Hooray--I'm back to blogging! After performing in a ton of shows, muddling through STAR tests, etcetera, etcetera, I can sink back into writing about integrating improv into education. Ahhhh....
I've been reading a bunch of fabulous work by inspirational theater folks: Augusto Boal, Neva Boyd, and Viola Spolin have been my recent teachers as I dig into their texts again and again.
I'm always reading and rereading ideas, theories and activities published by other coaches and educators. Viola Spolin wrote the bible of Improv: Improvisation for the Theater. While it's both dense and often overwhelming, this book offers new insights into learning, play, and drama integration every single time I pick it up.
"The teacher-director who forces set patterns of thinking and behavior (a 'right' or a 'wrong' way of doing things) on child actors is restricting them most severely; both the individual and the art for will suffer... If we remember that rote teaching...[is a summary] of another's findings, our students can then grow and unfold in a free atmosphere.
Today more than ever before we are faced with the need for developing crating and original thought--in the sciences as well as in the arts."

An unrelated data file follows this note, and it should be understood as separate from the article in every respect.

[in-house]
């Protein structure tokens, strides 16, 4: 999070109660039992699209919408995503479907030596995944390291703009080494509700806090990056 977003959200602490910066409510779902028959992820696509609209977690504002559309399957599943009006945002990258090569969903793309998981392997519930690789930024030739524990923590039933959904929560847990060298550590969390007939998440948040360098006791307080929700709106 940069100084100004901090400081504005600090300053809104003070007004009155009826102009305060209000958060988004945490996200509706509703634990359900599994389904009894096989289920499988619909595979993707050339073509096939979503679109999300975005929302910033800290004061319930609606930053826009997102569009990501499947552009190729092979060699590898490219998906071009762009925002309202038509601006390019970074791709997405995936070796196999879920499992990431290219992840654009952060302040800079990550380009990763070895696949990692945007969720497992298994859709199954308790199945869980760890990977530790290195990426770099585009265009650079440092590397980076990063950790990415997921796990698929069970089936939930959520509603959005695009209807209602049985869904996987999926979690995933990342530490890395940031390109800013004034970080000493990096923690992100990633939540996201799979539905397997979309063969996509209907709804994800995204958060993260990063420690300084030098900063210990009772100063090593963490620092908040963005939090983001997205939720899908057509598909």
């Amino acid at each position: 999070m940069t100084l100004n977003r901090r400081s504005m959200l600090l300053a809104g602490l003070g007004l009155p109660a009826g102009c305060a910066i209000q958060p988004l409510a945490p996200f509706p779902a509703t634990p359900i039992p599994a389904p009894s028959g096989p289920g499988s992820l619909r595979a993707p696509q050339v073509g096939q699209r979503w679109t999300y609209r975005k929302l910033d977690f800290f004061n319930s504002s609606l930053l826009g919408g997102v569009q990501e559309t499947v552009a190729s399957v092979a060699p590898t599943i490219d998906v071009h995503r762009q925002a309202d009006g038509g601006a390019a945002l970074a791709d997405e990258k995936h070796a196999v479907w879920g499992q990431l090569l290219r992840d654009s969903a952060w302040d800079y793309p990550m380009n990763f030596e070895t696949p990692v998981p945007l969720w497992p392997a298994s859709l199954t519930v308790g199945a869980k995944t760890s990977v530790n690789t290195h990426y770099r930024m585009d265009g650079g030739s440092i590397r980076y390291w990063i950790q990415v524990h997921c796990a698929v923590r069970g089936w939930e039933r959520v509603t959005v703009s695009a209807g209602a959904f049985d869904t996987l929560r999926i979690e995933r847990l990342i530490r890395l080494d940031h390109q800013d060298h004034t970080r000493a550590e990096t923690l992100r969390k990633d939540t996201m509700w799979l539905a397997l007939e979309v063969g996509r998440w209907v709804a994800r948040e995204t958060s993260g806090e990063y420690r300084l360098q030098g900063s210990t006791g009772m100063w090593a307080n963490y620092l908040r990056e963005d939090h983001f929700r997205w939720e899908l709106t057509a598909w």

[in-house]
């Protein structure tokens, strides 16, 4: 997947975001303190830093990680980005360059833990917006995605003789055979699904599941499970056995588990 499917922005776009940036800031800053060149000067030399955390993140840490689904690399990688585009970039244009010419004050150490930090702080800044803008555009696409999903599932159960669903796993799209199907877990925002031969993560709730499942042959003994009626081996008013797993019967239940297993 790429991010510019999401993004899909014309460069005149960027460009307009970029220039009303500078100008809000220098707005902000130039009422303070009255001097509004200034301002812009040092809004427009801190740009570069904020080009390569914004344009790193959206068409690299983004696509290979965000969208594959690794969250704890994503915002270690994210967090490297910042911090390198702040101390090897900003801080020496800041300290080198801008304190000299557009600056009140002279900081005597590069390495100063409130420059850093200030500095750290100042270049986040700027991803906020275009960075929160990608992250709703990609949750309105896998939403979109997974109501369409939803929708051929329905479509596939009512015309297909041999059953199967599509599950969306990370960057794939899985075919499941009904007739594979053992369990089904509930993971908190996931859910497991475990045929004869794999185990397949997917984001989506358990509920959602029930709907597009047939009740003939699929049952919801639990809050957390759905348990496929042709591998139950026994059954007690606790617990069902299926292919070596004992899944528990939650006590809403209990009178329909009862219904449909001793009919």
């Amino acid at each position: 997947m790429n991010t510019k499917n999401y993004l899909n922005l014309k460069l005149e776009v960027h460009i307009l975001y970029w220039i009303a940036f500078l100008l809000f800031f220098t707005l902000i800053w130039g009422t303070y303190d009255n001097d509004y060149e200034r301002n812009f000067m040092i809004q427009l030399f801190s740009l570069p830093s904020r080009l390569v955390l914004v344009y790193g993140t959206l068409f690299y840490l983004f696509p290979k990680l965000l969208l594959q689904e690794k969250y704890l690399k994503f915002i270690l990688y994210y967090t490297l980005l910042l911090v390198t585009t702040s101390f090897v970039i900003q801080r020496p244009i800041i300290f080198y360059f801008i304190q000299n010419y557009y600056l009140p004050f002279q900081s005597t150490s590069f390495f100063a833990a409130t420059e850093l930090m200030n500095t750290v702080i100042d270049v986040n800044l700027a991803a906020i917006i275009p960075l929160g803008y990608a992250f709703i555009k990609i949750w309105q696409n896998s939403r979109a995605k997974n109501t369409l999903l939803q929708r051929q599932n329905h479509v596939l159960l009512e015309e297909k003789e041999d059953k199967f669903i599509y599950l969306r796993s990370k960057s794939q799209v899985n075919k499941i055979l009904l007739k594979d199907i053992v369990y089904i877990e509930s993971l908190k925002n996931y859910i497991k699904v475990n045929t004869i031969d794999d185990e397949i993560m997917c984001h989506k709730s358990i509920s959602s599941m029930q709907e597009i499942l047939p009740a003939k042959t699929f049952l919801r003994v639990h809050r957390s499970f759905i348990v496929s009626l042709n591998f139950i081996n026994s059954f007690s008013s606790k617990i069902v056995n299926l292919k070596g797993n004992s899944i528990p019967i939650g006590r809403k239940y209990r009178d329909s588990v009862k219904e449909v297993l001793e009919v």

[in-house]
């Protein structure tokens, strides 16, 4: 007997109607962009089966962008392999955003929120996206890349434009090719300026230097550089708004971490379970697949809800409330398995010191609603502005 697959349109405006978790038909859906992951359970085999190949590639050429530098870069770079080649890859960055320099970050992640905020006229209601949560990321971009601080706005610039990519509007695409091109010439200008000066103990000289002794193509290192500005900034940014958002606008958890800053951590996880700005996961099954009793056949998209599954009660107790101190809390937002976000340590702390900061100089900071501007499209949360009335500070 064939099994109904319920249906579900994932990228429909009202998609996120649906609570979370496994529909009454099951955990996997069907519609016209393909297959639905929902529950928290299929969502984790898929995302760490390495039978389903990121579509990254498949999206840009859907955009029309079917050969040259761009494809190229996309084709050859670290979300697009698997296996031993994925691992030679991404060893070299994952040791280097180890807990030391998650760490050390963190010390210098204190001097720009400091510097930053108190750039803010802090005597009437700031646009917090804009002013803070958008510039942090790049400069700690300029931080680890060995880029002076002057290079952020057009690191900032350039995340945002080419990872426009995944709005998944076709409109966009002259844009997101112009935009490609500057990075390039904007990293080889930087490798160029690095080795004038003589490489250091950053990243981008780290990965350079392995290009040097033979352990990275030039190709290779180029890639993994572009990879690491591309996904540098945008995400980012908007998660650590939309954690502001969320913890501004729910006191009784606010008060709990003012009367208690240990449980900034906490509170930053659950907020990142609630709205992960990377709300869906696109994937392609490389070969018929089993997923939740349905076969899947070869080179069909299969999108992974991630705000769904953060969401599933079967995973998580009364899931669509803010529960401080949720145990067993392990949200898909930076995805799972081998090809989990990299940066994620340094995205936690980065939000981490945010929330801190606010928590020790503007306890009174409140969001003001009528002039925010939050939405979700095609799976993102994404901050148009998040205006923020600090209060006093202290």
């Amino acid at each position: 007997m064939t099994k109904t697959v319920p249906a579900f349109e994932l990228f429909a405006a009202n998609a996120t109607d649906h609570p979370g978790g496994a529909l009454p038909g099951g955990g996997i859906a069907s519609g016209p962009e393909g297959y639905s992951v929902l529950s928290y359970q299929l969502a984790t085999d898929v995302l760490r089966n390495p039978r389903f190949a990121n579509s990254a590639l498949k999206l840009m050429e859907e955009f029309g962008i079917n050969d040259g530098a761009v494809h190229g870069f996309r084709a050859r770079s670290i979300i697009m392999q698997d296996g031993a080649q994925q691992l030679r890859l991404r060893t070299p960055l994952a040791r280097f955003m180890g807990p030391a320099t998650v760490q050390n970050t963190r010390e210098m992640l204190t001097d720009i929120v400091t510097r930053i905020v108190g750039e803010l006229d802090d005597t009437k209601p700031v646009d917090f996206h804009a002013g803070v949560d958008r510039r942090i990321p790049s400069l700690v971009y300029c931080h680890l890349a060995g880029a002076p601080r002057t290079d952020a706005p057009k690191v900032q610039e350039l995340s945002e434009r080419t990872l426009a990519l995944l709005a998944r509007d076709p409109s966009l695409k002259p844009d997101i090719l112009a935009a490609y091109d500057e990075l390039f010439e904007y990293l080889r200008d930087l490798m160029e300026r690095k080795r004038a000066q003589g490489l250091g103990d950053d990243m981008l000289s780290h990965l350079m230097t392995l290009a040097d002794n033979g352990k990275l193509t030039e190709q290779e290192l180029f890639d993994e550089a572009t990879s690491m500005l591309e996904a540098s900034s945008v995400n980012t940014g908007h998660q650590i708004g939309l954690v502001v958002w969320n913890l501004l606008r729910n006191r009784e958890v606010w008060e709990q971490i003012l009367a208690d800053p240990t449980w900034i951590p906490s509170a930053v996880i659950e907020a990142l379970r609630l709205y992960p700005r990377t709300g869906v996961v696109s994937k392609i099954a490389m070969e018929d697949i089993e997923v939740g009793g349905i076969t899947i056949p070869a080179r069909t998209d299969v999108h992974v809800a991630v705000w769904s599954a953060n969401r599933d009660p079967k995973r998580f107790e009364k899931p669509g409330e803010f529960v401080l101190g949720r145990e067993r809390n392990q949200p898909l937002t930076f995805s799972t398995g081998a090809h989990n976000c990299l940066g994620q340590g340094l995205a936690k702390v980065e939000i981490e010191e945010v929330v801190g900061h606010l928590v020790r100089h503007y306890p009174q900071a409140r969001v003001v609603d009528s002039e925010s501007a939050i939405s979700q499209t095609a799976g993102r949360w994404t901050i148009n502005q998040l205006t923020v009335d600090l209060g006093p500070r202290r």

While I have often spoken out against curricular pacing guides, formulaic "learning" and calls for robotic "teaching", I haven't often thought of classroom management and academic expectations in the above terms. Although Spolin is referring to the young child's rigid view of "right" and "wrong" in staging (e.g. Never turn your back on the audience), neither should this rigidity exist for the teacher in a classroom in which risk-taking and innovation are valued.
Rather than telling a group of learners and players to "speak up", a coach/teacher can show them that "the audience needs to hear your voice" through play and imagining. Instead of constantly admonishing students and expressing our frustration with disruptive behaviors, we can find ways to explore these issues with the class. We can demonstrate these challenges through discussions of what works in told/read stories and plays, and then we can make the connection to learning in a classroom context. Through these explorations, we can discuss volume, commitment, characterization, side-conversations, and calling out (upstaging a fellow player).
At the same time, maybe these kids have got something right. Maybe a dinner scene doesn't always have to involve "cheating out", and perhaps the kinesthetic or vocal or playful students really CAN learn and communicate in ways that are quite different from our narrow "sit in your chair and be quiet" set of expectations. As a teacher, if I take the time to take a deep breath and give the students the space to show me a different way, if I accept that maybe I don't really know everything and that perhaps my assumed rules need to be tossed aside, I may be delighted by the new road upon which I can travel with my students. And isn't that sense of delight what keeps us going--as teachers, as professionals, as members of this class community?